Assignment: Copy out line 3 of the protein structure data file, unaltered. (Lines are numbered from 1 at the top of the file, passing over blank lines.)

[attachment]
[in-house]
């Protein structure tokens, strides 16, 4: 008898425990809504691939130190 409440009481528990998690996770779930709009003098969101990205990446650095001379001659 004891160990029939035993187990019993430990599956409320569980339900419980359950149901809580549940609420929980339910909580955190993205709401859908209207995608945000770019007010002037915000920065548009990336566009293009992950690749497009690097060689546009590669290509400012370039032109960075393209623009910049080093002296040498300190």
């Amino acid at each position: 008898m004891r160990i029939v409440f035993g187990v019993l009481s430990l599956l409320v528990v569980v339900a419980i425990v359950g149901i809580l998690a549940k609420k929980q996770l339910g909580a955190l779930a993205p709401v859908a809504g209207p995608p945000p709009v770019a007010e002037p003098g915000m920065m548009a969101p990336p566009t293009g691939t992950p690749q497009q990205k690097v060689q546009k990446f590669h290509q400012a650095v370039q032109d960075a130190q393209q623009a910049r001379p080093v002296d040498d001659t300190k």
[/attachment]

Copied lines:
């Amino acid at each position: 008898m004891r160990i029939v409440f035993g187990v019993l009481s430990l599956l409320v528990v569980v339900a419980i425990v359950g149901i809580l998690a549940k609420k929980q996770l339910g909580a955190l779930a993205p709401v859908a809504g209207p995608p945000p709009v770019a007010e002037p003098g915000m920065m548009a969101p990336p566009t293009g691939t992950p690749q497009q990205k690097v060689q546009k990446f590669h290509q400012a650095v370039q032109d960075a130190q393209q623009a910049r001379p080093v002296d040498d001659t300190k």